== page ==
Formerly Anti-Cannabis Senator Dianne Feinstein Backs Pro-Cannabis STATES Act
Dianne Feinstein, the senior Democratic senator from California, has signed on as a sponsor of the STATES Act, a federal marijuana legalization bill now pending in the U.S. Senate. Sen. Elizabeth Warren (D-Mass.) introduced and Sen. Cory Gardner (R-Colo.) cosponsored the Strengthening the Tenth Amendment Through Entrusting States, or STATES, Act in June of this year. If passed, the bill would amend the Controlled Substances Act so that it is no longer applicable to statutes “relating to the manufacture, production, possession, distribution, dispensation, administration, or delivery of” cannabis, according to the text of the measure.
On Thursday, Feinstein became the tenth senator to join as a cosponsor of the legislation, according to Senate records. Requests from High Times for comment from Sen. Feinstein’s press representatives have not yet been answered.
Other senators supporting the bill include Democrats Sen. Cory Booker of New Jersey and Sen. Michael Bennet of Colorado, and Republicans Sen. Lisa Murkowski of Alaska, Sen. Rand Paul of Kentucky, and Sen. Jeff Flake of Arizona. Sen. Warren has predicted that the measure will come before the full Senate for a vote if the Democrats are able to regain control of the legislative body in November’s upcoming elections.
Thursday’s endorsement of the STATES Act by Feinstein continues a shift in stance on marijuana from the senator, who has opposed legalization efforts in her home state of California. In May of this year, Feinstein announced that she had switched course on the subject and now wanted the federal government to respect states that had legalized cannabis.
“Federal law enforcement agents should not arrest Californians who are adhering to California law,” said Feinstein.
“My state has legalized marijuana for personal use, and as California continues to implement this law, we need to ensure we have strong safety rules to prevent impaired driving and youth access, similar to other public health issues like alcohol,” she added.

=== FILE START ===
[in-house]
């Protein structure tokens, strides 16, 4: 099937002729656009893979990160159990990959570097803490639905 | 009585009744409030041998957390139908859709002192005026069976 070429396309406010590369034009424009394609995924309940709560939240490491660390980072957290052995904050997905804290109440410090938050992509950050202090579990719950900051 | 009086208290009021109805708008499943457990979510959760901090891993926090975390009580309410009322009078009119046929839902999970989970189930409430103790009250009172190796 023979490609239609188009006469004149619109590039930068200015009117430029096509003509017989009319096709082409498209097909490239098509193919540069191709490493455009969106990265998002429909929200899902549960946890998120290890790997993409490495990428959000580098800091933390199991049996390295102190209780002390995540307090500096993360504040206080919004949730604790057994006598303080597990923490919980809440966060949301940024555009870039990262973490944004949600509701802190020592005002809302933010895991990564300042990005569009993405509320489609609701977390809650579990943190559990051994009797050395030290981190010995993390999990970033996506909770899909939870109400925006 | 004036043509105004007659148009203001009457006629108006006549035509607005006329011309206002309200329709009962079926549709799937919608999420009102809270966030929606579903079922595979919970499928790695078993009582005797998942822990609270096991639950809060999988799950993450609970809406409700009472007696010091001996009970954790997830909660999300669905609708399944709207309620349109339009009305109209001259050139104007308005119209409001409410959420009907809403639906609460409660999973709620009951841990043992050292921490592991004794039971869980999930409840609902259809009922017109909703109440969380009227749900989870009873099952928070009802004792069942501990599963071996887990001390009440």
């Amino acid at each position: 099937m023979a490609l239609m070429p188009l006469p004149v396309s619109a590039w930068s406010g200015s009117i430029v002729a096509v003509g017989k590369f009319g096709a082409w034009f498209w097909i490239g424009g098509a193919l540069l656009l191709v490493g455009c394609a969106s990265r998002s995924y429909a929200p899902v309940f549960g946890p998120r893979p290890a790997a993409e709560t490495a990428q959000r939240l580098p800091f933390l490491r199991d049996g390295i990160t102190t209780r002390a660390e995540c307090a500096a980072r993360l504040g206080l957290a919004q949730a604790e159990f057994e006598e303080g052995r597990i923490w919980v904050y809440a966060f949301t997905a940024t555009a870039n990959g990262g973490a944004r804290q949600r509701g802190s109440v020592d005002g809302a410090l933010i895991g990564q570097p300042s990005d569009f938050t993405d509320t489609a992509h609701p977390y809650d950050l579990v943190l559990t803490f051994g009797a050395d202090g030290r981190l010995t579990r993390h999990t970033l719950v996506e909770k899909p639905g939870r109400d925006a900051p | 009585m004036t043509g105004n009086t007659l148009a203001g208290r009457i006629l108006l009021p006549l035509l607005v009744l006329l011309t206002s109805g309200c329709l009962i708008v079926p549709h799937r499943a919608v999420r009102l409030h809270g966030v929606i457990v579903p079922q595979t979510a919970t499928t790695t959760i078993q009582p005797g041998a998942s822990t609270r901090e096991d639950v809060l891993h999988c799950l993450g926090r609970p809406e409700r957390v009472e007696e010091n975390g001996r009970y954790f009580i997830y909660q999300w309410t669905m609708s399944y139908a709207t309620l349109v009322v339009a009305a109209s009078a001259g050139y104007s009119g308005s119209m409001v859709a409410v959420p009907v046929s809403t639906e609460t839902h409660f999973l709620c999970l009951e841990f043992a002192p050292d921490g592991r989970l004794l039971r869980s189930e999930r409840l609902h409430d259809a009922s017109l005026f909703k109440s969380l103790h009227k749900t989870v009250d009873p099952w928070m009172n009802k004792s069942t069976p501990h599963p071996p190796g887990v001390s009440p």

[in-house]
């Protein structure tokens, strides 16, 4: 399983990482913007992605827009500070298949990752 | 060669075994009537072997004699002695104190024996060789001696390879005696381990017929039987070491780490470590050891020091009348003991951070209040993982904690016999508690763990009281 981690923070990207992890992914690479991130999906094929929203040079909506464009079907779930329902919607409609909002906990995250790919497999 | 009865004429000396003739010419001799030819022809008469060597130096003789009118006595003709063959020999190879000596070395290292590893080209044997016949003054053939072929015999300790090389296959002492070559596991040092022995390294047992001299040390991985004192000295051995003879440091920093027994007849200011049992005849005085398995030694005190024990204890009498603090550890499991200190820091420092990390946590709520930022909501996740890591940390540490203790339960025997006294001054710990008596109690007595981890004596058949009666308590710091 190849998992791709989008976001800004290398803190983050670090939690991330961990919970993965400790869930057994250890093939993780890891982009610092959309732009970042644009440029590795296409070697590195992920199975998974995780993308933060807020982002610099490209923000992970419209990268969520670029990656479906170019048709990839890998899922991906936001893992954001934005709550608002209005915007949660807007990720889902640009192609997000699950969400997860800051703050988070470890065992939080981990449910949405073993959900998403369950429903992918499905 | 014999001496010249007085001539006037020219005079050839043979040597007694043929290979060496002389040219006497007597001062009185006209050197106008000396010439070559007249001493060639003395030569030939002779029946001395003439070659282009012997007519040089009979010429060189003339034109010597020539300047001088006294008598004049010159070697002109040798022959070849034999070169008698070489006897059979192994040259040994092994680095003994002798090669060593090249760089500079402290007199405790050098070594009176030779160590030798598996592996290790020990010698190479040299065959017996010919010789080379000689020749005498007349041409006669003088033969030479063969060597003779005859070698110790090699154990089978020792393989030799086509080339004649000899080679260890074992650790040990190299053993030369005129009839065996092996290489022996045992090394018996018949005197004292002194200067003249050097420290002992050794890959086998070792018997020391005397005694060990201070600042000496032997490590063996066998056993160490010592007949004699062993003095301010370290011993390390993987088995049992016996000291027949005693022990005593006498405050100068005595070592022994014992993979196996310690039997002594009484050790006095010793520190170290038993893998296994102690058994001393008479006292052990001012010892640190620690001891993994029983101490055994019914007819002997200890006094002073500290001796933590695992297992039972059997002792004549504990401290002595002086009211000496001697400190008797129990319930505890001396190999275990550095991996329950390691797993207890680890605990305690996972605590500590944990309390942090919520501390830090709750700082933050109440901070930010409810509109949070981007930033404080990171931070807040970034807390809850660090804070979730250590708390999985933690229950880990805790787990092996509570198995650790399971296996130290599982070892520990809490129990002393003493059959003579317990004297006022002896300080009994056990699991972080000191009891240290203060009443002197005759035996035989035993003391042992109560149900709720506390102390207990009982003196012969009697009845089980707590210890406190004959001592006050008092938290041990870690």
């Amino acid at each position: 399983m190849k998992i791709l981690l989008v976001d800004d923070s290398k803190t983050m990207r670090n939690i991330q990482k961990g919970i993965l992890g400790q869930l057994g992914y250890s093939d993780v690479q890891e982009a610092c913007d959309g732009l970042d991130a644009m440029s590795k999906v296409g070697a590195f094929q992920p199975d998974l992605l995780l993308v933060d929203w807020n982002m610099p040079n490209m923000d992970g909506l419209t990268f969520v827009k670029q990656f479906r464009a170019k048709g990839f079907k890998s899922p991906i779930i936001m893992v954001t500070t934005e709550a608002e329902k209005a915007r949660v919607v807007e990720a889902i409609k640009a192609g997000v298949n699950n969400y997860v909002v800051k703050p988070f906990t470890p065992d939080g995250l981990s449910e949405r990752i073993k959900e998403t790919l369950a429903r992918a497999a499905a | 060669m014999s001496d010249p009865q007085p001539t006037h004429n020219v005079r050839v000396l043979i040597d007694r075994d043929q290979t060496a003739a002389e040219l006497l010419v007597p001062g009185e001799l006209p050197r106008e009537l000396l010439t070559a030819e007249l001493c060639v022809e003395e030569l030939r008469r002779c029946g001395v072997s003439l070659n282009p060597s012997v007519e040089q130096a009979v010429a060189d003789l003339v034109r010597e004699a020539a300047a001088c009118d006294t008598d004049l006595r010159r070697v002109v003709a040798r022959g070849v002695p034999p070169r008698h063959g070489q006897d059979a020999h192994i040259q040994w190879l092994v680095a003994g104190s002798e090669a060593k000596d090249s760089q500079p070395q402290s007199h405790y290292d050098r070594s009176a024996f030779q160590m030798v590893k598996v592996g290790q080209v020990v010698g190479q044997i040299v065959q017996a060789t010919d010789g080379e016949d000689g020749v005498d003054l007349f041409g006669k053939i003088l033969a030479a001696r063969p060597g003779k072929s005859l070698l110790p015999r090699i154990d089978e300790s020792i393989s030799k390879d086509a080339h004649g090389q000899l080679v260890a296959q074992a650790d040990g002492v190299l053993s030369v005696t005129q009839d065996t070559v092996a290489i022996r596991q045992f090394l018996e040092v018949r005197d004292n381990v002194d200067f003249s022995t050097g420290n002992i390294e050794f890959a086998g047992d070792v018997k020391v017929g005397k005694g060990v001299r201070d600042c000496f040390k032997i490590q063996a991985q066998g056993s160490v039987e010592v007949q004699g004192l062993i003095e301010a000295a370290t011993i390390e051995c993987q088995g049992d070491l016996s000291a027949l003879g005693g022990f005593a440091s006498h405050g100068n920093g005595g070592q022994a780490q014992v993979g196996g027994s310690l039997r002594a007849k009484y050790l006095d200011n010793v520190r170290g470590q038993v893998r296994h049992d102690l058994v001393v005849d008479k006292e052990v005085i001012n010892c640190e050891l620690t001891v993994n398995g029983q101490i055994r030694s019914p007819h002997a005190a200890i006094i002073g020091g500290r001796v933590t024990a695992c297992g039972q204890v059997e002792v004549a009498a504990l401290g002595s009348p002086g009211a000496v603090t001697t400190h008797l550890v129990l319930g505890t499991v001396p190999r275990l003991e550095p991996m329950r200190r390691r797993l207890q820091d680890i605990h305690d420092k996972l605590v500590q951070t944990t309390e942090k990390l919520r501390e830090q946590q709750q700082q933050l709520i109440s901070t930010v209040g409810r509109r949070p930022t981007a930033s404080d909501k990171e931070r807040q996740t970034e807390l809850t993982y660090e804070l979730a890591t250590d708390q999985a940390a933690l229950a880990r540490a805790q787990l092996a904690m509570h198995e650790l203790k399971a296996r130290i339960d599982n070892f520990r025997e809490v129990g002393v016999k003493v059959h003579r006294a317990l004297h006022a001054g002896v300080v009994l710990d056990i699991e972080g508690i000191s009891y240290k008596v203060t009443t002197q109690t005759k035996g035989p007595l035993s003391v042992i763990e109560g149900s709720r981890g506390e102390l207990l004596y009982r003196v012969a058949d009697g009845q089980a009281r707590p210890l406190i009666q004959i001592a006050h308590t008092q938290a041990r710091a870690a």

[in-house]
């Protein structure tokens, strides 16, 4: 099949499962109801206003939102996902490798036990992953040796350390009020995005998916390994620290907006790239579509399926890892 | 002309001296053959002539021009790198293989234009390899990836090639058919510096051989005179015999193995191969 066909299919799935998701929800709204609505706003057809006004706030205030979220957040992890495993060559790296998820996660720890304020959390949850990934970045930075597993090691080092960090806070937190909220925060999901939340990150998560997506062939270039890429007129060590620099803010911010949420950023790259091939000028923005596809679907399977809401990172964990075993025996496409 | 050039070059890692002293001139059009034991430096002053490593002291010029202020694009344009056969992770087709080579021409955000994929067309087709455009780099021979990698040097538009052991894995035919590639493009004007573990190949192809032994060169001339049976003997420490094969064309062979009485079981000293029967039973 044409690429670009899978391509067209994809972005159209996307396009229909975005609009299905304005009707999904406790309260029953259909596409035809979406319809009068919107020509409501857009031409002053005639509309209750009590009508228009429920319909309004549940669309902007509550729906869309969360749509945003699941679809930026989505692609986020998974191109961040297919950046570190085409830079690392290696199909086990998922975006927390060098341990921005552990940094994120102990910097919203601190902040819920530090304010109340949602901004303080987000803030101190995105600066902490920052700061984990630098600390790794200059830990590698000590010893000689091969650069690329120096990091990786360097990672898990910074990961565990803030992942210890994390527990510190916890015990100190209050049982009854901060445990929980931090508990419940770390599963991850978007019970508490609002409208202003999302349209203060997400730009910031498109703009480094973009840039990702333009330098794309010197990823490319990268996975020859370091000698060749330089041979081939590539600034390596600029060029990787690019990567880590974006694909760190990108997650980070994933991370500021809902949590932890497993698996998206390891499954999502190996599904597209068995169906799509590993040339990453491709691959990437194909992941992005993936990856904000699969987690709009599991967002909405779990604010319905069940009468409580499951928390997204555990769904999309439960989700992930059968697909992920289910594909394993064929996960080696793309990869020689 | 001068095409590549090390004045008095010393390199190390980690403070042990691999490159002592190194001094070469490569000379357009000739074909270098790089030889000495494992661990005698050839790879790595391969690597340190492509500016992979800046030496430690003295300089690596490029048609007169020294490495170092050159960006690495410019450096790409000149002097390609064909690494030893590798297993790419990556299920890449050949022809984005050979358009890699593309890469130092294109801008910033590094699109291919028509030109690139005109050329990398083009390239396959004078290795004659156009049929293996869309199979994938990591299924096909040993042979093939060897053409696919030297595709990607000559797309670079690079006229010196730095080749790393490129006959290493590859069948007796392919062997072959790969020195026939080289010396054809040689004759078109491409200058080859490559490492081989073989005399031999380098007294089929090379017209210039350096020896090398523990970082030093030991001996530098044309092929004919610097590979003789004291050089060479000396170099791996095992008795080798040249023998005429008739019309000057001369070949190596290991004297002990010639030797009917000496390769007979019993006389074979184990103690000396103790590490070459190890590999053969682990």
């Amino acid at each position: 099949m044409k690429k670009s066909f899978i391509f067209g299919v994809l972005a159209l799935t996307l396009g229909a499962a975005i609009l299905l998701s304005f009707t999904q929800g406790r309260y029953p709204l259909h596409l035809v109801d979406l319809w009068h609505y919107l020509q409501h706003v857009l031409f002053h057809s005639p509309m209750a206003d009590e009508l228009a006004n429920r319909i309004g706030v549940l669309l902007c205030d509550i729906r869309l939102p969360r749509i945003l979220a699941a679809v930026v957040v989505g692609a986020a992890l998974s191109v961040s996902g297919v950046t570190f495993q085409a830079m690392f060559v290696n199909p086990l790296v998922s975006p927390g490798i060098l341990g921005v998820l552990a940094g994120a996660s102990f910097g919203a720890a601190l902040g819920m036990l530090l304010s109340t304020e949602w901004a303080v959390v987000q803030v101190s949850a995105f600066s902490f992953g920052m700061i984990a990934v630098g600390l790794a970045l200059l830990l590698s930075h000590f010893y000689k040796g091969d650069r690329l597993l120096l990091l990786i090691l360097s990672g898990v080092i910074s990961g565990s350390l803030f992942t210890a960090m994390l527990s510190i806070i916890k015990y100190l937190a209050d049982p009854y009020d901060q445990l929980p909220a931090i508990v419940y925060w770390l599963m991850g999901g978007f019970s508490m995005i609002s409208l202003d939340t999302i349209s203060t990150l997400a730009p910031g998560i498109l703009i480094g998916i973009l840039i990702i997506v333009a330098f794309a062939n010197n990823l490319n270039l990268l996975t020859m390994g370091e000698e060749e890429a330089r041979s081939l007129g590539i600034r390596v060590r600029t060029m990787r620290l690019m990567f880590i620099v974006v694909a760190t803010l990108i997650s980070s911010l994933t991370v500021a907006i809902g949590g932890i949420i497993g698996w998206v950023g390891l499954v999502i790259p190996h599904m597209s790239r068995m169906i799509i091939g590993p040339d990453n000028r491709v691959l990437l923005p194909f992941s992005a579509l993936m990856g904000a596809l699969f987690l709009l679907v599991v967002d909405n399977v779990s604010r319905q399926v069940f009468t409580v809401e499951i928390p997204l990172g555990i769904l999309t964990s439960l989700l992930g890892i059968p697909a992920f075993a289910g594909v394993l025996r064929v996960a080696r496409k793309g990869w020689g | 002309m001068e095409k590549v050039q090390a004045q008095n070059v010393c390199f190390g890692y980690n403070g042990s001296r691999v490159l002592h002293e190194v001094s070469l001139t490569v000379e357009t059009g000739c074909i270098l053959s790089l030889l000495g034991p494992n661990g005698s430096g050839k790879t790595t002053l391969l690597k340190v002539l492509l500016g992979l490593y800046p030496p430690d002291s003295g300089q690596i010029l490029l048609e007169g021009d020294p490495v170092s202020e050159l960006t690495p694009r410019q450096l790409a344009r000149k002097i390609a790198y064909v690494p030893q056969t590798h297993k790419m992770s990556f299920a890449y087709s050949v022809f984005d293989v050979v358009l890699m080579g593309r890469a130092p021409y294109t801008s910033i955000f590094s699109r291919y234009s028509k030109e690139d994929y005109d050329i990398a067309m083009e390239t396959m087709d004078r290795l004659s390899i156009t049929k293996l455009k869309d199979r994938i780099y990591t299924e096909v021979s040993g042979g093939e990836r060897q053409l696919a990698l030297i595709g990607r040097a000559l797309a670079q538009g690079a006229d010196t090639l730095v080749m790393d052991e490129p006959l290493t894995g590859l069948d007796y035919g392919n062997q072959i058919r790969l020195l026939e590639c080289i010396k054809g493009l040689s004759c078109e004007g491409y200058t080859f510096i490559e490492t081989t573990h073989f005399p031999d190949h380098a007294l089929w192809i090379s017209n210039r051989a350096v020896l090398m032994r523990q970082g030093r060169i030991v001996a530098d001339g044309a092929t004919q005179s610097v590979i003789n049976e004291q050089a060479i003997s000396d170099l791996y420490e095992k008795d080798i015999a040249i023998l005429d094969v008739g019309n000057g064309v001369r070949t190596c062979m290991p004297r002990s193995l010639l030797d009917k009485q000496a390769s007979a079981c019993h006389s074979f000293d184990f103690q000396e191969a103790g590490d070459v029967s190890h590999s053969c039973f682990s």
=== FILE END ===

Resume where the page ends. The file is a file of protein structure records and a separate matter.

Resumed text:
Prior to that declaration, though, Feinstein had been against legalization, vocally opposing Calfornia’s Prop 64 that legalized recreational pot in the Golden State in 2016. During that year’s campaign, Feinstein told reporters she would not be joining California Lt. Gov. Gavin Newsome in supporting the measure.
“That may be one of the few issues that I would disagree with Gavin on,” she said. “I am not really for recreational use of marijuana. Medical use, yes.”
She also has helped to perpetuate the discredited “gateway drug” theory about marijuana, referencing her time spent on California’s parole board for women in the 1960s.
“I saw a lot of where people began with marijuana and went on to hard drugs,” Feinstein said in 2014.
The senator also has expressed little faith in cannabis users behaving responsibly.
“The risk of people using marijuana and driving is very substantial,” she said.
Feinstein Up For Reelection In November
Some cannabis reform advocates have been skeptical of Feinstein’s apparent change in heart. Feinstein is up for re-election in November when she will be facing off against California state senator and fellow Democrat Kevin de León. De León supports the legalization of cannabis and has publicly come out in favor of another federal bill aimed at that goal, Senate Bill 1689.
“We need leadership in Washington that will push for real marijuana reform like Proposition 64, instead of fomenting unfounded fears about cartels and our kids. It’s time to cut a path toward progress and support proposals for comprehensive marijuana legalization like Senator Cory Booker’s Marijuana Justice Act,” reads a statement on the candidate’s website.
California voters will decide between Feinstein and de León during this year’s general election on November 6.
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